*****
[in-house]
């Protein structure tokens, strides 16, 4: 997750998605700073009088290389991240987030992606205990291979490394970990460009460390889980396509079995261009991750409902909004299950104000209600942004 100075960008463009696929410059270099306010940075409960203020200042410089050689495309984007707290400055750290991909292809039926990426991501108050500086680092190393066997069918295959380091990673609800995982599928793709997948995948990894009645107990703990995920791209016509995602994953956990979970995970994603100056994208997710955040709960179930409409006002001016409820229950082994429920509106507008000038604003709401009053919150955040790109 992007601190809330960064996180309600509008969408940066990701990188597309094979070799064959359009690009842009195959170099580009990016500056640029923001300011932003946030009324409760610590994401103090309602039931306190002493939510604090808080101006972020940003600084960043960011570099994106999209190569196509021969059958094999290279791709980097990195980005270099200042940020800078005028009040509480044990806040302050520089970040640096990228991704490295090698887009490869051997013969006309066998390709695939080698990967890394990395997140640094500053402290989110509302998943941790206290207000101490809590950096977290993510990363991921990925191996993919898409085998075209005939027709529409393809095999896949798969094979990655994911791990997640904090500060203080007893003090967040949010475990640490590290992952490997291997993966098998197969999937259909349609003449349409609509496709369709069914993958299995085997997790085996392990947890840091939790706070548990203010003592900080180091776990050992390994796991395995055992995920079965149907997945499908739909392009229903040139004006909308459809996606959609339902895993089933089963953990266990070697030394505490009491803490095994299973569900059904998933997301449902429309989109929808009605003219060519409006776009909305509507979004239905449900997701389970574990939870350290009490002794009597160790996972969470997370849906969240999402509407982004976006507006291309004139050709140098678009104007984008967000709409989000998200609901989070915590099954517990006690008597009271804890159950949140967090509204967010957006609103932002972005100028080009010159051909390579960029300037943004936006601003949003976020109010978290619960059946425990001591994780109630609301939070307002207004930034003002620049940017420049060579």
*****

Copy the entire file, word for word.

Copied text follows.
[in-house]
């Protein structure tokens, strides 16, 4: 997750998605700073009088290389991240987030992606205990291979490394970990460009460390889980396509079995261009991750409902909004299950104000209600942004 100075960008463009696929410059270099306010940075409960203020200042410089050689495309984007707290400055750290991909292809039926990426991501108050500086680092190393066997069918295959380091990673609800995982599928793709997948995948990894009645107990703990995920791209016509995602994953956990979970995970994603100056994208997710955040709960179930409409006002001016409820229950082994429920509106507008000038604003709401009053919150955040790109 992007601190809330960064996180309600509008969408940066990701990188597309094979070799064959359009690009842009195959170099580009990016500056640029923001300011932003946030009324409760610590994401103090309602039931306190002493939510604090808080101006972020940003600084960043960011570099994106999209190569196509021969059958094999290279791709980097990195980005270099200042940020800078005028009040509480044990806040302050520089970040640096990228991704490295090698887009490869051997013969006309066998390709695939080698990967890394990395997140640094500053402290989110509302998943941790206290207000101490809590950096977290993510990363991921990925191996993919898409085998075209005939027709529409393809095999896949798969094979990655994911791990997640904090500060203080007893003090967040949010475990640490590290992952490997291997993966098998197969999937259909349609003449349409609509496709369709069914993958299995085997997790085996392990947890840091939790706070548990203010003592900080180091776990050992390994796991395995055992995920079965149907997945499908739909392009229903040139004006909308459809996606959609339902895993089933089963953990266990070697030394505490009491803490095994299973569900059904998933997301449902429309989109929808009605003219060519409006776009909305509507979004239905449900997701389970574990939870350290009490002794009597160790996972969470997370849906969240999402509407982004976006507006291309004139050709140098678009104007984008967000709409989000998200609901989070915590099954517990006690008597009271804890159950949140967090509204967010957006609103932002972005100028080009010159051909390579960029300037943004936006601003949003976020109010978290619960059946425990001591994780109630609301939070307002207004930034003002620049940017420049060579």